Bemidji, Minnesota, with a population of around 15,000, is located at the center of the triangle formed by the reservations of the Red Lake Band of Chippewa, Leech Lake Band of Ojibwe and White Earth Band of Ojibwe. The traditions and culture of the individuals living in these places are not only underrepresented but also unfamiliar to many non-indigenous persons of the region. Additionally, patterns of racism against persons of Native American heritage has been a problem in the area for many years.
Over the past two decades, several different initiatives from various institutions have attempted to combat some of these problems and build more cultural awareness and inclusive spaces. The common thread among these initiatives? Words.
If you pay a visit to downtown Bemidji or visit the campus of Bemidji State University, you will likely come across signage written in both English and Ojibwemowin, the native language of the Ojibwe indigenous peoples from the area. During my visit, the most common signs I came across included “Welcome” (boozhoo), “Thank you” (miigwech), and restroom signs for women (ikwewag) and men (ininiwag). The local co-op has made great efforts to label indigenous foods with their Ojibwe names.
Sample Ojibwe/English signs from around Bemidji.
Members of Harmony Natural Foods Co-op posing with indigenous food items for sale and the Ojibwe labels.
The Ojibwe language project that inspired all the signage around town started back in 2005 and now has over 119 businesses participating. As it turns out, this action has had a great impact. Rachelle Houle, one of the project’s creators stated:
“For so long, the Ojibwe culture and people have not been respected here. This is a way of saying, ‘You are valuable.’ It’s a way of showing respect and making people welcome in Bemidji.”
In October 2019, a partnership between Bemidji State University (BSU), the Red Lake Nation College, and the Bemidji Public Library spearheaded the latest effort at building more cultural awareness and working towards the ultimate goal of bringing the community closer together, fostering inclusion, and healing historical conflicts. The project again focused on words, this time in the form of a National Endowment for the Arts Big Read project, an initiative of the National Endowment of the Arts in partnership with Arts Midwest. An NEA Big Read project funds a series of events focused on the themes in one book and offers opportunity for dialogue among community members.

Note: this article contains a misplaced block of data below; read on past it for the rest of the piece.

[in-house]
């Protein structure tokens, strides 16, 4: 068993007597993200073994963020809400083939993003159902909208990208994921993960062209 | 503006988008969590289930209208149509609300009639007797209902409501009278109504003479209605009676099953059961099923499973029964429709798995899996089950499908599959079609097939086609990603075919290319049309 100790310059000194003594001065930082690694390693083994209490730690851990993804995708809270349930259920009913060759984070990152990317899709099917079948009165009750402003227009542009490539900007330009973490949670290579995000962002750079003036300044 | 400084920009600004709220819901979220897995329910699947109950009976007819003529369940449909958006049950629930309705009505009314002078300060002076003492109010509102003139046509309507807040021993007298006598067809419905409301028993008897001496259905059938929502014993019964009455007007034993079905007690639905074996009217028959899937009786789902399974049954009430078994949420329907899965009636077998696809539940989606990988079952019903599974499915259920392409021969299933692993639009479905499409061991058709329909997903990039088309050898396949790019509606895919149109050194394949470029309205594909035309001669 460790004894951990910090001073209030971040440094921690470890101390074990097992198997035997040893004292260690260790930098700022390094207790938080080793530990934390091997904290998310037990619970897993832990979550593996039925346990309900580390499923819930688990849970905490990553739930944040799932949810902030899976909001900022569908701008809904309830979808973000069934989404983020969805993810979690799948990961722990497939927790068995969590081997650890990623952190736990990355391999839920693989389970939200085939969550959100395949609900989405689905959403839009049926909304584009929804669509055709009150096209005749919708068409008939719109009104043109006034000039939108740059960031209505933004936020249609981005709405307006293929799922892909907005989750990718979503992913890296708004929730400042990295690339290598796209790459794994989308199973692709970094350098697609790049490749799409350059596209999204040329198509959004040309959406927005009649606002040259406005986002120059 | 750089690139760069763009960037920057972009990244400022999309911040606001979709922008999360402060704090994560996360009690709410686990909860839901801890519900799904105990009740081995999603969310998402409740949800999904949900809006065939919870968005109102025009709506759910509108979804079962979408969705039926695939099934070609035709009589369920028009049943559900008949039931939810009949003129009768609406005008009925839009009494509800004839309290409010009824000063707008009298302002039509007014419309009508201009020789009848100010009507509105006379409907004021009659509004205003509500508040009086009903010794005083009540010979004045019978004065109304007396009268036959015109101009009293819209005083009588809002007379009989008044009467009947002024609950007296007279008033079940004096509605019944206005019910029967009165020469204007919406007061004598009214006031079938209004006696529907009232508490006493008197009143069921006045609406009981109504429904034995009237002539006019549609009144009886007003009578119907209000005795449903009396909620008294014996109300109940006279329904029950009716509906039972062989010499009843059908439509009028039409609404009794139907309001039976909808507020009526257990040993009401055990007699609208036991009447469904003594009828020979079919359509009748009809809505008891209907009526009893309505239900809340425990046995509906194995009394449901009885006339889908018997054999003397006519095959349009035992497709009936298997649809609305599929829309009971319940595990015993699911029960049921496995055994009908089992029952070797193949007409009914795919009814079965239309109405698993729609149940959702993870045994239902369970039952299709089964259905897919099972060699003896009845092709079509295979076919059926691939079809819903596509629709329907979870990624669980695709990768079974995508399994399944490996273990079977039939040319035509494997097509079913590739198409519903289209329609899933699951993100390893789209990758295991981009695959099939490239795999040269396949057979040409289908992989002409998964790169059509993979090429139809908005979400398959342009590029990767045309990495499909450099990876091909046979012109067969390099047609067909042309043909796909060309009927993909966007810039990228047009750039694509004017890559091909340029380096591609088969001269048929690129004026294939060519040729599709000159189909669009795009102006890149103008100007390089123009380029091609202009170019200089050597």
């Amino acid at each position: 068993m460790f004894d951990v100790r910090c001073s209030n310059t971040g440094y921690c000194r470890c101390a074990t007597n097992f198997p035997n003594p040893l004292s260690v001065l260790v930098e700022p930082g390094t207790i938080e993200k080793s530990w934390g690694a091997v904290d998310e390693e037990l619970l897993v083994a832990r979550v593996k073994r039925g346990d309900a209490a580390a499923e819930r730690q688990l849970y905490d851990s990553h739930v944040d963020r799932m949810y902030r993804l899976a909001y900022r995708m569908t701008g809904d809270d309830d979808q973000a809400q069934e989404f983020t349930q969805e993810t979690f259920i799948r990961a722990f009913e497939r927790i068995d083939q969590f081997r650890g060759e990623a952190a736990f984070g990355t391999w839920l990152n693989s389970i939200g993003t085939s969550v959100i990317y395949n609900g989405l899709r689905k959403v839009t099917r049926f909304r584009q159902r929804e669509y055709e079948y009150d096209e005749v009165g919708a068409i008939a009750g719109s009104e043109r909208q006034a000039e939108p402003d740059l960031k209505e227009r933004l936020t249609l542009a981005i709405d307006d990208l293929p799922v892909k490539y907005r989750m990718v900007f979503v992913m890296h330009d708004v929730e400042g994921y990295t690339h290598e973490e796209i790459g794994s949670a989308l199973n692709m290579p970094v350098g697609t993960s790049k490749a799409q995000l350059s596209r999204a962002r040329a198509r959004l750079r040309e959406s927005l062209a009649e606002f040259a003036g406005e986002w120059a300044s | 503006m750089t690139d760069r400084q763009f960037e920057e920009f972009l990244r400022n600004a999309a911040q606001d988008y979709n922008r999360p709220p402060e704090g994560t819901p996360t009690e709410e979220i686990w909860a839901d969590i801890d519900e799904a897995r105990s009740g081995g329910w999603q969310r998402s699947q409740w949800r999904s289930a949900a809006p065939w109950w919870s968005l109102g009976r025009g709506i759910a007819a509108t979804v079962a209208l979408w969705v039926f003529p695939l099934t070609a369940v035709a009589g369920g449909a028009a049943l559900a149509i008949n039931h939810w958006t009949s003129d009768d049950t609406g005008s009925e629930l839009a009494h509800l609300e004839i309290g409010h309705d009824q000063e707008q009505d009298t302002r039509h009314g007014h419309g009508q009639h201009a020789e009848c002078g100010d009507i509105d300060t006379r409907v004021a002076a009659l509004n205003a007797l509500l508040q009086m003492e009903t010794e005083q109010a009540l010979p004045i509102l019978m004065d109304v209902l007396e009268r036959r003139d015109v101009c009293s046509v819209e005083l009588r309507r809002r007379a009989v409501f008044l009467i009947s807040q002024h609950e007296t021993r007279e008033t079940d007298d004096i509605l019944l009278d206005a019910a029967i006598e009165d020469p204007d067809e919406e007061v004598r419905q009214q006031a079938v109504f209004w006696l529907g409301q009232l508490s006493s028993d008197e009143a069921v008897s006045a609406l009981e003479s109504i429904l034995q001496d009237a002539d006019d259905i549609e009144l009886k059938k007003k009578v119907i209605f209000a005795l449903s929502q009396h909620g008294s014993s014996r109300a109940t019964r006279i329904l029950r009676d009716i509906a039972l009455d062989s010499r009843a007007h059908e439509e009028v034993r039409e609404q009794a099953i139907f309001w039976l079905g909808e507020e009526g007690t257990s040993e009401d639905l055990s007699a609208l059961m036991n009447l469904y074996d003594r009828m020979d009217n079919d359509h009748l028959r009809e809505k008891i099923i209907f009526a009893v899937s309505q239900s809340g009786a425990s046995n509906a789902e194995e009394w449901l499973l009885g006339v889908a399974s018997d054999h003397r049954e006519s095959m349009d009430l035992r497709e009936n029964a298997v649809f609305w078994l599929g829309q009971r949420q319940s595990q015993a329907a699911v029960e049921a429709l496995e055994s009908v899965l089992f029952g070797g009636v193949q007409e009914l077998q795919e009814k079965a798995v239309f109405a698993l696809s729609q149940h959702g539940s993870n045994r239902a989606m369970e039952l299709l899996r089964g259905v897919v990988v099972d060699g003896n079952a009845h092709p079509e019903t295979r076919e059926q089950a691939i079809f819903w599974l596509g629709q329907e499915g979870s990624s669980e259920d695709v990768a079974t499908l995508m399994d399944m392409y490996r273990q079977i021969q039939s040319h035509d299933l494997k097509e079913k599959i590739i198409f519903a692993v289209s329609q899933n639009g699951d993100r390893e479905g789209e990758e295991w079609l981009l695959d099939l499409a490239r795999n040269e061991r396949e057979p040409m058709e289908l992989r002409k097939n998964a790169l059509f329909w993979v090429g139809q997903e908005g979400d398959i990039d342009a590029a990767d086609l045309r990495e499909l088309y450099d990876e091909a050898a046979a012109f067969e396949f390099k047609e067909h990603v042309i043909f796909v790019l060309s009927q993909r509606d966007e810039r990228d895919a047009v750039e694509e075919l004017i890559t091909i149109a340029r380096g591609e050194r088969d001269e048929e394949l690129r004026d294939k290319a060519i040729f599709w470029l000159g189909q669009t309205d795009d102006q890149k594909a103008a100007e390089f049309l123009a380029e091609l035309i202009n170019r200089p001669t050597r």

As part of the NEA Big Read project, BSU selected Louise Erdrich’s The Round House. In their project proposal, they noted that the “issues and characters in the book resonate with our population on a daily basis. Things like treaty rights and tribal jurisdiction that govern land use and citizen rights generate discussion and debate but are misunderstood by many of the non-indigenous members of the population. The Round House focuses on real world issues that confront our community every day. As well as informing our community on Native issues, it discusses mental illness and sexual assault which affect every facet of our community.”
To kickoff their NEA Big Read, the Watermark Art Center in downtown Bemidji opened an exhibition on missing and murdered indigenous women (#MMIW) called Bring Her Home. Mayor Rita Albrecht paid a visit to the exhibition and also served as a panelist in a Women in Politics panel at the public library. The broad participation by other various leaders at that event also demonstrated strong multi-organizational buy-in at a high level: Mayor Rita Albrecht, Red Lake Nation Treasurer Annette Johnson, Beltrami County Administrator Kay Mack, and Bemidji City Council Member Emilie Rivera. Other events included a lecture on tribal law and sovereignty by tribal lawyer, Michael Garbow, an artist talk with Joseph Thunder, and several book discussions all over the region. Over 1,000 copies of The Round House were given away for free.
Mayor Rita Albrecht posing at the Watermark Arts Center exhibition with NEA Big Read books.
The reservations in the area also hosted their own events, some of which were open to the public. In this news article, “Tom Hokanson of Red Lake Nation College said he and another instructor have combined their English classes for the semester and have incorporated The Round House into the curriculum. He said they have discussed topics touched on in the book such as inequalities in the criminal justice system, sexual assault and racial issues.”
Tribal lawyer, Michael Garbow, giving a lecture on tribal law and sovereignty at BSU.
The lasting impact of all this activity isn’t easy to determine. However, it’s clear that this is the latest effort to build a more inclusive community in partnership between institutions in town and the local tribal governments. Ever since the inception of language project in 2005, the community is making conscious efforts to raise awareness about indigenous peoples and cultures via initiatives like the NEA Big Read. The power of language, the written word, and communication definitely seems to be a force of positive change in northern Minnesota.
Stack of The Round House books. Photo by Annalise Braught.